© 2020 Donna Hébert, all rights reserved.
Monday morning . . . The good news is that the spring is recharging our cistern, though very slowly. With rain predicted for the next four days, we have our fingers crossed. We both took showers and did a small wash yesterday and now the water from the faucet doesn’t look drinkable, so we’re using stored or bought water for consumption. We’ll stagger our showers and continue to wash dishes by hand. No clothes-washing until the cistern is higher. In the short term, we have friends and neighbors who can refill our containers if that becomes necessary.
As a long-term solution, we can sink a much deeper well, so the bad news starts at $4,500 and can go much higher. Gulp. Our current water supply comes from a spring feeding into a cistern. There were drought conditions here throughout the summer and it’s been running low since we arrived in August. Global warming doesn’t improve the future outlook, so sinking a well might become necessary.
Thursday morning . . . It’s been raining off and on since Tuesday. This morning we had some hard rain for a few minutes and it’s returned a few times but it’s better like this, raining gently all day so it sinks into the earth instead of running off. The cistern has been recharging enough to shower and use the faucet for drinking as we had a half inch of rain two days ago and another 9/10 inch today so far. Bob has a weather station on the hill and he checks the cistern daily so we don’t get too low. I realize this sounds as tedious as watching the cracks dry up after it rains but I assure you it’s riveting to find out whether or not you can actually take a shower!
Friday morning . . . Wow! That wind is crazy and it’s just getting wilder. The Canadian weather service predicted flurries (their butch term for anything under a foot of snow) in the Cape Breton Highlands but here, we had “Oh, the wind and rain” all day, all night, gusting to 90 kph, and it’s still storming mightily. The photo shows what the hailstorm left behind on the deck outside my office. It wasn’t sleet. It was almost 50 degrees at the time and each spattering melted immediately. There were at least ten bursts of hail before the day was over but no rain of frogs so far. At least we didn’t get the snow that Antigonish got 2 hours south of us. They had to cancel their golf tournament. Have I mentioned that Cape Breton seems to fall in the center of a Venn diagram of weather? Yeah, just wait a minute . . .
Saturday morning . . . Bob checked the cistern level and it’s up fifteen inches so we are out of the woods for the moment. We’re still filtering water for drinking because it looks a little cloudy but hallelujah! Showers are possible and as soon as the sun shines, we’ll do a wash and hang it out.
If your home uses town or city water, you may have problems other than a cistern running low. Flint, Michigan residents are still afraid to drink the water that comes out of the tap after six years of remediation. Wherever you live, maybe you wonder what they put in the water to make it potable and maybe you also wonder why is it so fishy-tasting and you filter it anyway just in case. Here, though the water is pure, cold, and delicious, a well might be needed because this year’s drought is a taste of the future. If my residency is approved, we’ll also be here year-round, using more water and tending the large garden we hope to grow with water from that spring.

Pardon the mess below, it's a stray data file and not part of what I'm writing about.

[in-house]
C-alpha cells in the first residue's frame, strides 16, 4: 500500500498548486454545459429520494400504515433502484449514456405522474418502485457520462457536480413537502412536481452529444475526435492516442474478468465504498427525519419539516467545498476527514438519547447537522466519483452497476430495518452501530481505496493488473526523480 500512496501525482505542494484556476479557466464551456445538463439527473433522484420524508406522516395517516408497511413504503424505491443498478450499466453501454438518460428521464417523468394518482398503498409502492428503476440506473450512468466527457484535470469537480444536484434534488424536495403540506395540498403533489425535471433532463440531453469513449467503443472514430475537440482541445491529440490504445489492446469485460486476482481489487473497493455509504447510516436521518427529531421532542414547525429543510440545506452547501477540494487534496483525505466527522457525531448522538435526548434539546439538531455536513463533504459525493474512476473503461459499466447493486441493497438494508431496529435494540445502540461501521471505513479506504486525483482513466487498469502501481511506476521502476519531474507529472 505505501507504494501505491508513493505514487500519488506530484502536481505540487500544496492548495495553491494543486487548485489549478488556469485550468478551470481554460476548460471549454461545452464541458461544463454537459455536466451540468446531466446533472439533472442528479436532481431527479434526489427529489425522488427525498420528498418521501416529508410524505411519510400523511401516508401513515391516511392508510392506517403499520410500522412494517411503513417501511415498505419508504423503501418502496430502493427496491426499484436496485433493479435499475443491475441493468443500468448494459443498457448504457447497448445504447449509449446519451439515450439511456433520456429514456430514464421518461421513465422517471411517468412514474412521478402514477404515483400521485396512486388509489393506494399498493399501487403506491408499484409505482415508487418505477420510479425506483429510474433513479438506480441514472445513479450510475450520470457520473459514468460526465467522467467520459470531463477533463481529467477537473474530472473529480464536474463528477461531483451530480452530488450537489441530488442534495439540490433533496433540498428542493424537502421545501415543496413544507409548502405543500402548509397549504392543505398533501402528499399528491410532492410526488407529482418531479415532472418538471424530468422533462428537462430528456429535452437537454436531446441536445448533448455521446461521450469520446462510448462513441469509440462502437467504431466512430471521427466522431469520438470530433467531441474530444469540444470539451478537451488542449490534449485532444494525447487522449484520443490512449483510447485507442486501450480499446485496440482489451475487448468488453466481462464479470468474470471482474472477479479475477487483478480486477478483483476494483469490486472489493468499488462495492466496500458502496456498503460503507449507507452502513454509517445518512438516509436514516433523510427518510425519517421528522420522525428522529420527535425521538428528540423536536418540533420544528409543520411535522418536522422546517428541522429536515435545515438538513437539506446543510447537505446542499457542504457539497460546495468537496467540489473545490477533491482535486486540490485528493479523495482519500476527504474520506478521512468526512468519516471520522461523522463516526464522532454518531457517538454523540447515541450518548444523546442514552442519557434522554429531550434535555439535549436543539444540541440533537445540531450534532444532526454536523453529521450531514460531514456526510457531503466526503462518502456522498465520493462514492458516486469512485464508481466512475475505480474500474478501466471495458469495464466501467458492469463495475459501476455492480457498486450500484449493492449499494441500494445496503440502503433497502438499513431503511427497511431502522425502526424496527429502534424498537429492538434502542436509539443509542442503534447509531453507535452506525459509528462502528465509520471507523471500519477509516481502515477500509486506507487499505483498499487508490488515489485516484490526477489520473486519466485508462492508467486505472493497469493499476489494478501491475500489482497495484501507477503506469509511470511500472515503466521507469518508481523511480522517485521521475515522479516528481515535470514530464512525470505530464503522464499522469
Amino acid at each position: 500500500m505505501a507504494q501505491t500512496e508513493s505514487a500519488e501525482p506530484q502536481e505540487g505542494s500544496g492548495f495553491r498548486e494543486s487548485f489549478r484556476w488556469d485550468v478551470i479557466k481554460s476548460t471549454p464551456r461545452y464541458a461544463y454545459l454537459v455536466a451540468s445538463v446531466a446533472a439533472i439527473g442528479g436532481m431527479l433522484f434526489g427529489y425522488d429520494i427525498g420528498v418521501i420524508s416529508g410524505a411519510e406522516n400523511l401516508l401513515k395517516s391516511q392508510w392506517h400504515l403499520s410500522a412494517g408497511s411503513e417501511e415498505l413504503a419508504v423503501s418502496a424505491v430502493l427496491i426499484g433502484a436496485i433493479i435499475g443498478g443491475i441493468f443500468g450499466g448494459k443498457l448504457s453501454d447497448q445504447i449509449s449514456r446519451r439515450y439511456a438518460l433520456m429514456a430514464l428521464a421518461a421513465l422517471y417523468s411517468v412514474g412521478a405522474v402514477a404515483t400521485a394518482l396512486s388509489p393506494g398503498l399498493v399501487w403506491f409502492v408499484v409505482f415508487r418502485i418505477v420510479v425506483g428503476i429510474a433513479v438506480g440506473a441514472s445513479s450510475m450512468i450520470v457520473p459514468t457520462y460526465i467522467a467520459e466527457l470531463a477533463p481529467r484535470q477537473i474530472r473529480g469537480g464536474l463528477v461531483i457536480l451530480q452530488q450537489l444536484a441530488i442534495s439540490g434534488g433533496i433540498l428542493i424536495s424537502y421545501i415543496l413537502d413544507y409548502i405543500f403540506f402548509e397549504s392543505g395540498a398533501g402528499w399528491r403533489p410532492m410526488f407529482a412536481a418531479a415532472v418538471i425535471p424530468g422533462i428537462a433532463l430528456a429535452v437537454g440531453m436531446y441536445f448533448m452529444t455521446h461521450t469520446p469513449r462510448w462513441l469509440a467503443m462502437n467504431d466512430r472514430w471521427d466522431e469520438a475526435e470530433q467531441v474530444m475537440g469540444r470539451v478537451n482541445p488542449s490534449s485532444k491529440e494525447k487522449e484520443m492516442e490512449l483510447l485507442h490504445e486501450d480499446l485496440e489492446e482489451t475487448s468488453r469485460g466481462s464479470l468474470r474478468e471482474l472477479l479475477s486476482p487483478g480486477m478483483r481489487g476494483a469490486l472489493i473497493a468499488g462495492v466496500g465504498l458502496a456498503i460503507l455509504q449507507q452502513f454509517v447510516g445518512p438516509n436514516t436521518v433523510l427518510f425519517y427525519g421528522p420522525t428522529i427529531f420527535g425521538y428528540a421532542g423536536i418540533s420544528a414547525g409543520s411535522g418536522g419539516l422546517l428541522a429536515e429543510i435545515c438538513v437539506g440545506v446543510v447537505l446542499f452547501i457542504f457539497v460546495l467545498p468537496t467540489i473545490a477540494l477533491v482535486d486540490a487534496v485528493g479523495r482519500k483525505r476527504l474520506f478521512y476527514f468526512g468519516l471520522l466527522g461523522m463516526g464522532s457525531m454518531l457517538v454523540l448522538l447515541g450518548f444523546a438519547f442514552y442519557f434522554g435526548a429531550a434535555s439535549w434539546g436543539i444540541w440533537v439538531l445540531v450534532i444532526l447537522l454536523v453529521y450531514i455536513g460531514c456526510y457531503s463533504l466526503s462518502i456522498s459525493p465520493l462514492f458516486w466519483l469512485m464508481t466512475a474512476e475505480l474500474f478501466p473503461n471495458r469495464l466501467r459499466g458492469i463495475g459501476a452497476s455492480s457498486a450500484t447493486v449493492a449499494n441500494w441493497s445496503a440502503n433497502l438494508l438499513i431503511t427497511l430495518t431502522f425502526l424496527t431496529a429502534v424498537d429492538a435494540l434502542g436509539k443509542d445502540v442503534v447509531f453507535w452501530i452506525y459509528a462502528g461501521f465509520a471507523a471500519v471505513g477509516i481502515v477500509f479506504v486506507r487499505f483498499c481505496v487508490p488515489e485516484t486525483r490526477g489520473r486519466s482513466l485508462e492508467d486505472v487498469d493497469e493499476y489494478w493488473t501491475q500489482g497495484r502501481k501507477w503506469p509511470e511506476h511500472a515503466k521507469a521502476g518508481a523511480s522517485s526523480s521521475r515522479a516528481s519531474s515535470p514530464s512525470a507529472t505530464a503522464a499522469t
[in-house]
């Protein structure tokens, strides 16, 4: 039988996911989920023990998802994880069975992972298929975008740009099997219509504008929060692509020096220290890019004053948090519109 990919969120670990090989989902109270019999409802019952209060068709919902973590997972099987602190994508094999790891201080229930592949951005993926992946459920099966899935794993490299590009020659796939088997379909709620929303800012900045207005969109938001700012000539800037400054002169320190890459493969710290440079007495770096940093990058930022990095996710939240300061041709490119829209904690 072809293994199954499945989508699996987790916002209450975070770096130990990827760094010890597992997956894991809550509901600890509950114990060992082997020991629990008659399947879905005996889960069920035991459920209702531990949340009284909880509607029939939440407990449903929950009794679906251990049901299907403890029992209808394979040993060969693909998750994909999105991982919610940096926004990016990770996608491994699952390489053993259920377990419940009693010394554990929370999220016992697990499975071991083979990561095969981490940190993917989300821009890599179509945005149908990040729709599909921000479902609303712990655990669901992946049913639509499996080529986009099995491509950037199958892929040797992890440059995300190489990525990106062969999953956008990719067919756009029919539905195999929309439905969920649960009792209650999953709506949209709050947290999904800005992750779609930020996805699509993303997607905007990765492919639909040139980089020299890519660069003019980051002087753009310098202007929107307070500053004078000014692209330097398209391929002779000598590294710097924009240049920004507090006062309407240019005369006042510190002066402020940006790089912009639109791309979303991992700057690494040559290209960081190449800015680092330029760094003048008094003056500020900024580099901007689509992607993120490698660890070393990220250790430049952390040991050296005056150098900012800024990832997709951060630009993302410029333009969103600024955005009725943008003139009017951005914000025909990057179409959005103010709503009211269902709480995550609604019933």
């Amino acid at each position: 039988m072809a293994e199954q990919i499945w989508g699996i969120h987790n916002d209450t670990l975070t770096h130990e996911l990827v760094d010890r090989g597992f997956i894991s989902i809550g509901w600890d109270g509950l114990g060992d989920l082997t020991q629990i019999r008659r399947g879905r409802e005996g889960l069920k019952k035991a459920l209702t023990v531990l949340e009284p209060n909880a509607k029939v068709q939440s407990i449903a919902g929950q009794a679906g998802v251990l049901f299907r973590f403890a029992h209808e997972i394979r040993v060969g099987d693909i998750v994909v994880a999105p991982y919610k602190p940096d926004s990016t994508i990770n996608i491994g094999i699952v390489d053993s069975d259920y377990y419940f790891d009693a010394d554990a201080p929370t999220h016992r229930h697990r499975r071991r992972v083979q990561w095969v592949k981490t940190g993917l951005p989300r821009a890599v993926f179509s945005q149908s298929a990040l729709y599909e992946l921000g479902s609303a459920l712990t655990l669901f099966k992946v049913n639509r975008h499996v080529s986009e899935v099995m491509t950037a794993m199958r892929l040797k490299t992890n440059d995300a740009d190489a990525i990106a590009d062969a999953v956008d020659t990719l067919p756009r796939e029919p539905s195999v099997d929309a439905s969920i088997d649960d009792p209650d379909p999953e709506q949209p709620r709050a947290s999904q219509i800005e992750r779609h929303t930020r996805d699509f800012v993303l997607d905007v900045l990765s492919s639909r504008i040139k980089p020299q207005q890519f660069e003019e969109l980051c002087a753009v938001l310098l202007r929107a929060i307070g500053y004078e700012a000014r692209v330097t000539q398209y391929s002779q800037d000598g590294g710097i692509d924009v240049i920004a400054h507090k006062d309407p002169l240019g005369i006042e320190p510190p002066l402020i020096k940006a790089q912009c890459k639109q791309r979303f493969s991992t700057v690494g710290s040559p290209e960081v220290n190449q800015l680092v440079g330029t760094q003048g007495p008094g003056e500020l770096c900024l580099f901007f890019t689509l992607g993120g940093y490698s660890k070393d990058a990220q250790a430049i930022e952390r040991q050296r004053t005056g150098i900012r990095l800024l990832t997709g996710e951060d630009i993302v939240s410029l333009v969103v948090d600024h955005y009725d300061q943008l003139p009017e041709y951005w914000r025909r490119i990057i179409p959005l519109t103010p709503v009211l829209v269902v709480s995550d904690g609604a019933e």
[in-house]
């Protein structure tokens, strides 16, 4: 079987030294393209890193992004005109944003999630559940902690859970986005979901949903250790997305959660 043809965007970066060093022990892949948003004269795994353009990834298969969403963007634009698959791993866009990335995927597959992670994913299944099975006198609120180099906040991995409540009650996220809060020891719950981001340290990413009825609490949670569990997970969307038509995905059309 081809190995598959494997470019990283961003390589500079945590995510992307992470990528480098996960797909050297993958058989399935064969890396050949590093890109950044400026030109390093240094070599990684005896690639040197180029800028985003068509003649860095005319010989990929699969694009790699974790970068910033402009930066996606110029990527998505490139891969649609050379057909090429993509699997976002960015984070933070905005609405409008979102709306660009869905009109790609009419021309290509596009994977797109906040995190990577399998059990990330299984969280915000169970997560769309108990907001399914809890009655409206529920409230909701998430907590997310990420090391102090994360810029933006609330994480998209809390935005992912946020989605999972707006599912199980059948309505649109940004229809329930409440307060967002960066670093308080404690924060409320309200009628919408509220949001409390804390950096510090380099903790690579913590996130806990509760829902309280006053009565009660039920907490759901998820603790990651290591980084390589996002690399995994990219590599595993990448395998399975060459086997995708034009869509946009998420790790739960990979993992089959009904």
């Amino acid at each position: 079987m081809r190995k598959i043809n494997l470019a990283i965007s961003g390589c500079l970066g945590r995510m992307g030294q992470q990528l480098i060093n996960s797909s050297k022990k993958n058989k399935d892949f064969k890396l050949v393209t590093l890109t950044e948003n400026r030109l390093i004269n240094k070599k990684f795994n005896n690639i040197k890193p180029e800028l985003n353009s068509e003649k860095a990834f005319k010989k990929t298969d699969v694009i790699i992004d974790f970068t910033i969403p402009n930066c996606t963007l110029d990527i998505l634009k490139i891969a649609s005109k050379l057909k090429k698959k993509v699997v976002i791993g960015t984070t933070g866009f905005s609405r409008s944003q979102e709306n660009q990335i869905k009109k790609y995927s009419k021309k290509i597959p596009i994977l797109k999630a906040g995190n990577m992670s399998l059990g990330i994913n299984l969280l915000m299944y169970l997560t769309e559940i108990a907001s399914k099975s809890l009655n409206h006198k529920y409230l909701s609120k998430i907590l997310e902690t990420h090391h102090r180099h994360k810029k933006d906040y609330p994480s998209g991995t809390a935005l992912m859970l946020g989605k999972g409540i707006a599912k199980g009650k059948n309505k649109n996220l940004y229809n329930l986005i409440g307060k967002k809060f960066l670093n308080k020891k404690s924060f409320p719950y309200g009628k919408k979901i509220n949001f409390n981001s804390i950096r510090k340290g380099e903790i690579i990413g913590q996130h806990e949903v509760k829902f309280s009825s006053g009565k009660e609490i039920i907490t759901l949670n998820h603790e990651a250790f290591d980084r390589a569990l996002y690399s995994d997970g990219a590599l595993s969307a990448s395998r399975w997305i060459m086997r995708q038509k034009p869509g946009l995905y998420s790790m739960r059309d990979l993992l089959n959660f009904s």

We take it for granted on the east coast but clean, fresh water is our most precious natural resource. Access to water will determine the future of all civilization, just as it has in the past. Ghost cities in the African deserts, the American southwest, and the jungles of Central America are evidence of what happens when we outgrow our water resources. At rock bottom, we can’t grow food and society collapses.
Our fresh waters are ever more endangered and we certainly can’t use them up in some Biblical fantasy of dominion and redemption. People who don’t believe in that particular story also need the water, dammit, so religion just exacerbates the problem rather than solving it. Remember those ghost cities? They’re a warning.
I’m concerned about conservation and I favor public over private ownership of aquifers and lakes, rivers and streams. That means leaving forests alone so watersheds are protected. It means refusing to allow something universally required for life – water – to become the exclusive property of Nestle or some other international company, who packages it in plastic and sells it back to us at great cost to us and the planet.
Nestle’s CEO has been quoted as saying that we as individuals do not have an absolute right to water, that we must buy it, with the implication that when there is none other to be had, we can buy it from them, or die. I don’t think so. We need to protect that water for all life and for future generations on the planet. It’s far too valuable to squander for corporate profit.
Water is the true elixir of life and of course, you can’t make decent whiskey without it!